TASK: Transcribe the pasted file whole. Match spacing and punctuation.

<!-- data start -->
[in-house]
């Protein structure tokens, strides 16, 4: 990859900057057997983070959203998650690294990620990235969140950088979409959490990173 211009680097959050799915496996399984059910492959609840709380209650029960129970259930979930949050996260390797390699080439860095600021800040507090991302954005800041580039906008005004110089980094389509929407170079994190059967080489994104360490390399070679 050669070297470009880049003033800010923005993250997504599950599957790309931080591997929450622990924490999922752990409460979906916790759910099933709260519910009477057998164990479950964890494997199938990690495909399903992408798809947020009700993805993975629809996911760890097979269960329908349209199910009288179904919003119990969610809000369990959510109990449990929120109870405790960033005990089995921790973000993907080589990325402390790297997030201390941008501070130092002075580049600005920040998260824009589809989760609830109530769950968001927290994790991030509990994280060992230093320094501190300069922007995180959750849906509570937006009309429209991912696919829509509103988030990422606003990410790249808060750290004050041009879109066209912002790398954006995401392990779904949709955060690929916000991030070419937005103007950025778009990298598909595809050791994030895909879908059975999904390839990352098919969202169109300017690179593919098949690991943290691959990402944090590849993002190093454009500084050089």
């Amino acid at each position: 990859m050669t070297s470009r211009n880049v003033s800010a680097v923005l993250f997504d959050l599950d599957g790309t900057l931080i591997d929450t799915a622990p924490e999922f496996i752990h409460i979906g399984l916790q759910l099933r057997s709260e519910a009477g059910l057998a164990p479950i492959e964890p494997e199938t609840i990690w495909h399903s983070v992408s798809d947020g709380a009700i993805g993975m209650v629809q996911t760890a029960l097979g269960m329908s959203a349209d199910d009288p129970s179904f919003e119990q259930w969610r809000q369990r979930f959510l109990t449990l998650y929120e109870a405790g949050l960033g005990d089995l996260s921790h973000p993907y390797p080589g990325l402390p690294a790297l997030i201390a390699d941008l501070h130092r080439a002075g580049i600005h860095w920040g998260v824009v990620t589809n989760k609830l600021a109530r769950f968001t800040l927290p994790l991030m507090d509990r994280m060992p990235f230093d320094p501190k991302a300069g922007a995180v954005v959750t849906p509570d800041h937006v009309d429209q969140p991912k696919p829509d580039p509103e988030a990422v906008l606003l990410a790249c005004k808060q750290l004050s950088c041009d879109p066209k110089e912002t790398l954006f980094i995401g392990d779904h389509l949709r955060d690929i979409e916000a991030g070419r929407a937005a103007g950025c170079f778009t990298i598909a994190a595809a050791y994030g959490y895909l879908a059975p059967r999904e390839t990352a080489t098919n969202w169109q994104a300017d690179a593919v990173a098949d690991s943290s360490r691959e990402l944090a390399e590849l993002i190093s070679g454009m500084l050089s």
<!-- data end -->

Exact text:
[in-house]
């Protein structure tokens, strides 16, 4: 990859900057057997983070959203998650690294990620990235969140950088979409959490990173 211009680097959050799915496996399984059910492959609840709380209650029960129970259930979930949050996260390797390699080439860095600021800040507090991302954005800041580039906008005004110089980094389509929407170079994190059967080489994104360490390399070679 050669070297470009880049003033800010923005993250997504599950599957790309931080591997929450622990924490999922752990409460979906916790759910099933709260519910009477057998164990479950964890494997199938990690495909399903992408798809947020009700993805993975629809996911760890097979269960329908349209199910009288179904919003119990969610809000369990959510109990449990929120109870405790960033005990089995921790973000993907080589990325402390790297997030201390941008501070130092002075580049600005920040998260824009589809989760609830109530769950968001927290994790991030509990994280060992230093320094501190300069922007995180959750849906509570937006009309429209991912696919829509509103988030990422606003990410790249808060750290004050041009879109066209912002790398954006995401392990779904949709955060690929916000991030070419937005103007950025778009990298598909595809050791994030895909879908059975999904390839990352098919969202169109300017690179593919098949690991943290691959990402944090590849993002190093454009500084050089």
């Amino acid at each position: 990859m050669t070297s470009r211009n880049v003033s800010a680097v923005l993250f997504d959050l599950d599957g790309t900057l931080i591997d929450t799915a622990p924490e999922f496996i752990h409460i979906g399984l916790q759910l099933r057997s709260e519910a009477g059910l057998a164990p479950i492959e964890p494997e199938t609840i990690w495909h399903s983070v992408s798809d947020g709380a009700i993805g993975m209650v629809q996911t760890a029960l097979g269960m329908s959203a349209d199910d009288p129970s179904f919003e119990q259930w969610r809000q369990r979930f959510l109990t449990l998650y929120e109870a405790g949050l960033g005990d089995l996260s921790h973000p993907y390797p080589g990325l402390p690294a790297l997030i201390a390699d941008l501070h130092r080439a002075g580049i600005h860095w920040g998260v824009v990620t589809n989760k609830l600021a109530r769950f968001t800040l927290p994790l991030m507090d509990r994280m060992p990235f230093d320094p501190k991302a300069g922007a995180v954005v959750t849906p509570d800041h937006v009309d429209q969140p991912k696919p829509d580039p509103e988030a990422v906008l606003l990410a790249c005004k808060q750290l004050s950088c041009d879109p066209k110089e912002t790398l954006f980094i995401g392990d779904h389509l949709r955060d690929i979409e916000a991030g070419r929407a937005a103007g950025c170079f778009t990298i598909a994190a595809a050791y994030g959490y895909l879908a059975p059967r999904e390839t990352a080489t098919n969202w169109q994104a300017d690179a593919v990173a098949d690991s943290s360490r691959e990402l944090a390399e590849l993002i190093s070679g454009m500084l050089s």